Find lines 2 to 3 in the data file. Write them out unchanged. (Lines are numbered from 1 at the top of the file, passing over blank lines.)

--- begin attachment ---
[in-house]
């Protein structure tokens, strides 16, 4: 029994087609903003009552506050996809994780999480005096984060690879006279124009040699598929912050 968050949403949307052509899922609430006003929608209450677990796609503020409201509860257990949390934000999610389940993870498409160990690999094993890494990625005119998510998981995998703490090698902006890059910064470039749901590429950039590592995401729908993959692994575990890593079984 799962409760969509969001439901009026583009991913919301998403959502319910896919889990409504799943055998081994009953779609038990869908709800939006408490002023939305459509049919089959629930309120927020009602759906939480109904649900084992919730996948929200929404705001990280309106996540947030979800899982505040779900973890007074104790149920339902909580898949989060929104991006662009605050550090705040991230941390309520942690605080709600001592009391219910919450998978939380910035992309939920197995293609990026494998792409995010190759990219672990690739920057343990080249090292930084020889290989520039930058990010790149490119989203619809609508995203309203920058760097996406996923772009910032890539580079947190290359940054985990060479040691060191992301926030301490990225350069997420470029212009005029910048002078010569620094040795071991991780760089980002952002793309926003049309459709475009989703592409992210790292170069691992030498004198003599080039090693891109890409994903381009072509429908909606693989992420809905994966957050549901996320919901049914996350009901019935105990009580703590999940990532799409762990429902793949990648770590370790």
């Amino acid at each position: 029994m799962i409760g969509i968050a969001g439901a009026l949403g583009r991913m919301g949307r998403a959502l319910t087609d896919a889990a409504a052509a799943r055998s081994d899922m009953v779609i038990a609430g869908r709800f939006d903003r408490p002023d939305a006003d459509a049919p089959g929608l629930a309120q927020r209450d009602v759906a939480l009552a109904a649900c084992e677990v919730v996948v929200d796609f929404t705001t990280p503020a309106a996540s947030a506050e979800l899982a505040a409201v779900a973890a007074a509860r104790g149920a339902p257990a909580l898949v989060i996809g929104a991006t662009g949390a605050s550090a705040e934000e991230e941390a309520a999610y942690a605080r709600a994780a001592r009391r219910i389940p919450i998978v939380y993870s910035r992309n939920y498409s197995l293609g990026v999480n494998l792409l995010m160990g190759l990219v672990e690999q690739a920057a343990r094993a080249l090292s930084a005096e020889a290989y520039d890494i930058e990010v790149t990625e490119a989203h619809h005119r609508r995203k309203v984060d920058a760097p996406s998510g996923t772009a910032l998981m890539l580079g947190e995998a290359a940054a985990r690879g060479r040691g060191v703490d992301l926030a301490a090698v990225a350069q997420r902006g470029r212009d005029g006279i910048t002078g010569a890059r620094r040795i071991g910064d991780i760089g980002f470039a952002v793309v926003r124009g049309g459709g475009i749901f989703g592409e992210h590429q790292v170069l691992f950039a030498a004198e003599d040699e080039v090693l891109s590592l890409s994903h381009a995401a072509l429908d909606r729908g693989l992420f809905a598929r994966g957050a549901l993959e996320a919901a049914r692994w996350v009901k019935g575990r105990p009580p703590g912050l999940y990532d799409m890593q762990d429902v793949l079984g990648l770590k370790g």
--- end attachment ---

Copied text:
């Protein structure tokens, strides 16, 4: 029994087609903003009552506050996809994780999480005096984060690879006279124009040699598929912050 968050949403949307052509899922609430006003929608209450677990796609503020409201509860257990949390934000999610389940993870498409160990690999094993890494990625005119998510998981995998703490090698902006890059910064470039749901590429950039590592995401729908993959692994575990890593079984 799962409760969509969001439901009026583009991913919301998403959502319910896919889990409504799943055998081994009953779609038990869908709800939006408490002023939305459509049919089959629930309120927020009602759906939480109904649900084992919730996948929200929404705001990280309106996540947030979800899982505040779900973890007074104790149920339902909580898949989060929104991006662009605050550090705040991230941390309520942690605080709600001592009391219910919450998978939380910035992309939920197995293609990026494998792409995010190759990219672990690739920057343990080249090292930084020889290989520039930058990010790149490119989203619809609508995203309203920058760097996406996923772009910032890539580079947190290359940054985990060479040691060191992301926030301490990225350069997420470029212009005029910048002078010569620094040795071991991780760089980002952002793309926003049309459709475009989703592409992210790292170069691992030498004198003599080039090693891109890409994903381009072509429908909606693989992420809905994966957050549901996320919901049914996350009901019935105990009580703590999940990532799409762990429902793949990648770590370790």
């Amino acid at each position: 029994m799962i409760g969509i968050a969001g439901a009026l949403g583009r991913m919301g949307r998403a959502l319910t087609d896919a889990a409504a052509a799943r055998s081994d899922m009953v779609i038990a609430g869908r709800f939006d903003r408490p002023d939305a006003d459509a049919p089959g929608l629930a309120q927020r209450d009602v759906a939480l009552a109904a649900c084992e677990v919730v996948v929200d796609f929404t705001t990280p503020a309106a996540s947030a506050e979800l899982a505040a409201v779900a973890a007074a509860r104790g149920a339902p257990a909580l898949v989060i996809g929104a991006t662009g949390a605050s550090a705040e934000e991230e941390a309520a999610y942690a605080r709600a994780a001592r009391r219910i389940p919450i998978v939380y993870s910035r992309n939920y498409s197995l293609g990026v999480n494998l792409l995010m160990g190759l990219v672990e690999q690739a920057a343990r094993a080249l090292s930084a005096e020889a290989y520039d890494i930058e990010v790149t990625e490119a989203h619809h005119r609508r995203k309203v984060d920058a760097p996406s998510g996923t772009a910032l998981m890539l580079g947190e995998a290359a940054a985990r690879g060479r040691g060191v703490d992301l926030a301490a090698v990225a350069q997420r902006g470029r212009d005029g006279i910048t002078g010569a890059r620094r040795i071991g910064d991780i760089g980002f470039a952002v793309v926003r124009g049309g459709g475009i749901f989703g592409e992210h590429q790292v170069l691992f950039a030498a004198e003599d040699e080039v090693l891109s590592l890409s994903h381009a995401a072509l429908d909606r729908g693989l992420f809905a598929r994966g957050a549901l993959e996320a919901a049914r692994w996350v009901k019935g575990r105990p009580p703590g912050l999940y990532d799409m890593q762990d429902v793949l079984g990648l770590k370790g």